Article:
Just a few short decades ago, consumers had a limited selection of real-time information and entertainment sources to choose from; TV and radio – on a very finite number of channels and stations.
Consequently, for brands and retailers, gaining access to consumers was relatively straightforward. All they had to do was to identify the demographics of the audience viewing content on these finite sources and pay the TV and/or radio network to deliver targeted messaging – ads – against that content.
Then, as well as now, quality content has been one of the biggest challenges facing TV and radio networks. Since inception, these networks have competed for content to ensure they had an appropriate target audience that advertisers would pay to access.
For those who don’t remember, in the 1940’s and 1950’s consumer product companies (e.g. P&G, Colgate-Palmolive, etc.) even sponsored content – soap operas – to secure viewers for their advertising.
Today, consumer brands and retailers have virtually unlimited access to consumers. In addition to traditional TV and radio network programming, they can use social media, email, Internet-based advertising, and other paid and earned media alternatives to easily access consumers – and relatively inexpensively.
And, with the advent of user-generated content, boutique studios, and inexpensive and relatively easy to use technology to create a high-fidelity experience, content itself is no longer in such short supply. Social media sites such as Facebook, Pinterest and YouTube, for example, generate tremendous DAU (Daily Active Usage/Users) rates which rival and/or exceed the best reach, frequency and impression scores that TV or radio networks have to offer.
Now, with so much available content and universal access, the battle for viewers has turned from access and content to “attention”. Add to this “time-shifted viewing” (DVR), where viewers can skip ‘boring’ advertising, the stakes have been raised even higher for brands and retailers that want to capture the attention of consumers and engage with them.
Brands and retailers face a complex set of issues in that they must now be able to accurately determine:
- Which viewers are interested in which particular content?
- When are viewers actually engaged with content so they can deliver a message regarding a product or service.
- How to keep the viewers’ attention when a message is delivered.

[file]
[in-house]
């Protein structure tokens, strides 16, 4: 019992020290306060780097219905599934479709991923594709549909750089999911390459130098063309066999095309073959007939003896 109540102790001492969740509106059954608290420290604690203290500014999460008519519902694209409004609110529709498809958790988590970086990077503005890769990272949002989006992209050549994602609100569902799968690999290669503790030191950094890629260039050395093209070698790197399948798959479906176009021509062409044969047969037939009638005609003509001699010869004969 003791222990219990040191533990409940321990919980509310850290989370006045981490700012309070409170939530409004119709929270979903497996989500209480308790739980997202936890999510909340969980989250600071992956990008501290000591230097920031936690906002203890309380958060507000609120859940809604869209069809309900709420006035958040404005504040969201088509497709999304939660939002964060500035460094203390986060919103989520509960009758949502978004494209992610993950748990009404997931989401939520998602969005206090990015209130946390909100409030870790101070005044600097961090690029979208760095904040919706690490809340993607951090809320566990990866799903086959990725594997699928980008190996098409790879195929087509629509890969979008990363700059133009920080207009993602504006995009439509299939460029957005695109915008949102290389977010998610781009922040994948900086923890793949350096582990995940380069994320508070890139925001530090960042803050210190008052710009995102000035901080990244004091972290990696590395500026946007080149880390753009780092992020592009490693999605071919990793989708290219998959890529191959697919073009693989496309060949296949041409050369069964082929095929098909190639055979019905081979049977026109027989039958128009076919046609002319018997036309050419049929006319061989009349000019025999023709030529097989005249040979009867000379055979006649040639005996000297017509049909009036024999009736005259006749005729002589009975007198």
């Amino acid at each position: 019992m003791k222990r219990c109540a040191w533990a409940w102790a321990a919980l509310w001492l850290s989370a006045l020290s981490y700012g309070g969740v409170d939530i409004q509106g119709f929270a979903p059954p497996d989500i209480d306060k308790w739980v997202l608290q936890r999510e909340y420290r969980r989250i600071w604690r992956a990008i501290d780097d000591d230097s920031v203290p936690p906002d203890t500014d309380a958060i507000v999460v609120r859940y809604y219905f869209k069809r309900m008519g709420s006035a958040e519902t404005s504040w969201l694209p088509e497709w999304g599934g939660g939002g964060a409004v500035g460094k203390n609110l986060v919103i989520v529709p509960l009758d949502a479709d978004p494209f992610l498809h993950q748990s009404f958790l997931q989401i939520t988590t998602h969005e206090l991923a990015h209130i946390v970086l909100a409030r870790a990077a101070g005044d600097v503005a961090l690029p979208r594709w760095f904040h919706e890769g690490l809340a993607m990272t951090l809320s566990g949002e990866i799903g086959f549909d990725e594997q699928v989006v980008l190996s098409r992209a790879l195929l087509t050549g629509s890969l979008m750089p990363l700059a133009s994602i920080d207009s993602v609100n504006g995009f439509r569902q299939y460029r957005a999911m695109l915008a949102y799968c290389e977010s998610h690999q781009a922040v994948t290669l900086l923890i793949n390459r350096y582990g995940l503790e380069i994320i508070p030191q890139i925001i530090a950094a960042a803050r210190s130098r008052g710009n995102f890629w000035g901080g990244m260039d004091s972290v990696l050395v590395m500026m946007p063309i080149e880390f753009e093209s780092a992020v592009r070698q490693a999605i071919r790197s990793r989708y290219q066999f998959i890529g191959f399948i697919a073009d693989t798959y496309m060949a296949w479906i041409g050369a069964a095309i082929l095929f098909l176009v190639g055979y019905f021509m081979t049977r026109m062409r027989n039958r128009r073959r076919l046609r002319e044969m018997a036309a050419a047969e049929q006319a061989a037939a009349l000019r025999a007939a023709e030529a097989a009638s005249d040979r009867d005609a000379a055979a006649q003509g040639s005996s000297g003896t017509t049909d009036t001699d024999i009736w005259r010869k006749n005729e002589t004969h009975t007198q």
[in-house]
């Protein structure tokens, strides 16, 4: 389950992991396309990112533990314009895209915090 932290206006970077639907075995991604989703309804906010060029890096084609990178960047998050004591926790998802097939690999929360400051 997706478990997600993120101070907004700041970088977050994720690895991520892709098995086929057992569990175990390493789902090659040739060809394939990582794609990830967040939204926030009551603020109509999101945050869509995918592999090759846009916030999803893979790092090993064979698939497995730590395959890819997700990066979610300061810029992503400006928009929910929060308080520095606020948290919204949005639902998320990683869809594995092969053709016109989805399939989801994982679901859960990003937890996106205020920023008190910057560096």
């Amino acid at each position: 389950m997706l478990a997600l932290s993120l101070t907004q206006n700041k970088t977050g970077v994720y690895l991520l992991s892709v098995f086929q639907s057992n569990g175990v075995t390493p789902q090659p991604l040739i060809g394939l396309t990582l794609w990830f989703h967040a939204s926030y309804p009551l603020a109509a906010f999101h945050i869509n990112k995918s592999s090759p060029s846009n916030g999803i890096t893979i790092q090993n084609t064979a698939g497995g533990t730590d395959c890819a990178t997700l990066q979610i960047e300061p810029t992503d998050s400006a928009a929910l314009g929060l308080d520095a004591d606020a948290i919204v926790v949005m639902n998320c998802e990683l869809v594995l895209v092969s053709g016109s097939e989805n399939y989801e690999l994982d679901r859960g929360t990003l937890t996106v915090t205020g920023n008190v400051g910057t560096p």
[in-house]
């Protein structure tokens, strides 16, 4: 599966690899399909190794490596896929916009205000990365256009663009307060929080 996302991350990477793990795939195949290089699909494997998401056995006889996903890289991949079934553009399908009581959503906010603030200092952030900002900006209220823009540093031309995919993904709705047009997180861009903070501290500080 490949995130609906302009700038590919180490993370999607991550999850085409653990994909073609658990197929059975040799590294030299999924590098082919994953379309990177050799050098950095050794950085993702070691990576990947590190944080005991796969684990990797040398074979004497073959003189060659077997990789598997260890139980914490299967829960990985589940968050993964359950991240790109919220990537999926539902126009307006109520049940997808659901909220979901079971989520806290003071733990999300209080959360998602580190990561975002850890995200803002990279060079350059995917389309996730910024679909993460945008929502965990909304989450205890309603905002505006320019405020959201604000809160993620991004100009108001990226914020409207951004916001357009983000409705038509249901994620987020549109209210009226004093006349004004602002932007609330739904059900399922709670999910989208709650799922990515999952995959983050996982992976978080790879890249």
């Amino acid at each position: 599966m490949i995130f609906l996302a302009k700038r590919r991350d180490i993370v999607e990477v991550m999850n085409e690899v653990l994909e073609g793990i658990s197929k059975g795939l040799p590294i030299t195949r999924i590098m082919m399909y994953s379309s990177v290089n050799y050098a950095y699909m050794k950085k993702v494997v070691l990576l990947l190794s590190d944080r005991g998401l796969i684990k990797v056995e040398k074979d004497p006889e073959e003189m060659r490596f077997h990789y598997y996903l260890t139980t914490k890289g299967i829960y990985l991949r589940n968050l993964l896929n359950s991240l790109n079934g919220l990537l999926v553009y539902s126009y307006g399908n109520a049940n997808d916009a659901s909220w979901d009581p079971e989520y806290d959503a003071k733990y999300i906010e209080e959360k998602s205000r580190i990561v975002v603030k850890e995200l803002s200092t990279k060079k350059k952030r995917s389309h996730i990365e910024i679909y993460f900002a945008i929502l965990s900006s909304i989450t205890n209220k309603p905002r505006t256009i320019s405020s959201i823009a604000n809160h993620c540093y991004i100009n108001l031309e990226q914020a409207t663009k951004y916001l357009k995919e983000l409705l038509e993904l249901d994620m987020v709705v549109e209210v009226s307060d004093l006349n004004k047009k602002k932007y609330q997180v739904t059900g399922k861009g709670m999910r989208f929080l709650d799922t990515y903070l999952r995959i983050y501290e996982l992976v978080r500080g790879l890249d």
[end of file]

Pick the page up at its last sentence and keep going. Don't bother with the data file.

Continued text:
Consequently, InterWest has invested in several start ups that are helping companies to address these issues: Brand.net, Get Satisfaction INVIDI, and Spredfast.
Brand.net – allows a brand or retailer to use online targeting technology to selectively determine which ad to deliver on which website at which particular time. This is critical to brands and retailers that want to control an integrated marketing campaign across TV, Print, Radio and Online.
Get Satisfaction – which powers more than 65,000 communities such as Intuit, Microsoft, P&G, Walmart, and many others to help convert initial brand awareness into direct customer engagement and revenue.
INVIDI – – enables television service providers to simultaneously deliver multiple and distinct commercial streams to different households or individual set-top boxes during a single commercial break. Simultaneously, INVIDI enables these providers to control reach, frequency and separation of the commercials.
Spredfast – allows companies to measure the impact of networks like Facebook, Twitter, LinkedIn, Blogs and YouTube and to coordinate activities across multiple teams and business locations.
In addition to the importance of identifying who and when, brands and retailers are learning that if they are fortunate enough to actually capture the initial attention of a prospective customer they need to keep that attention. People have so many options to interactively tune in and out that simply capturing someone’s attention is no longer sufficient.
As a result, the nature of the content of advertising has changed radically over the past decade. Today, in order for ads to be effective, they must also be a form of entertainment.
The NFL SuperBowl has become the singular event where new ads, designed to entertain, are rolled out. In fact, the ads have become one of the highlights of the SuperBowl.Brands such as Apple, Budweiser, Doritos, E*Trade, Go Daddy, and Old Spice – to name just a few – are hilarious and entertaining and therefore memorable.
Even B2B companies have resorted to consumer tactics to capture attention and drive engagement with their brands. The Computer Associates’ national ad campaign featuring a persistent software salesman – “So…how much software do you want to buy?” – comes to mind.
In fact, at InterWest Partners we recently redid our website and included an animated whiteboard video (click on “Why InterWest?). Rather than the typical way most venture firms describe themselves, we elected to use this media format to engage entrepreneurs and quickly tell our story in a unique, light-hearted way.
One of my partners is Keval Desai. Keval was formerly a product executive at Google and has postulated, and I believe he is spot on, that the need to know – in real-time – precisely who is engaged and their demographics will allow technology to dramatically transform Madison Avenue just as Wall Street was transformed through the application of technology decades ago.
This transformation won’t be a cure for consumer ADD but it may drive it into remission.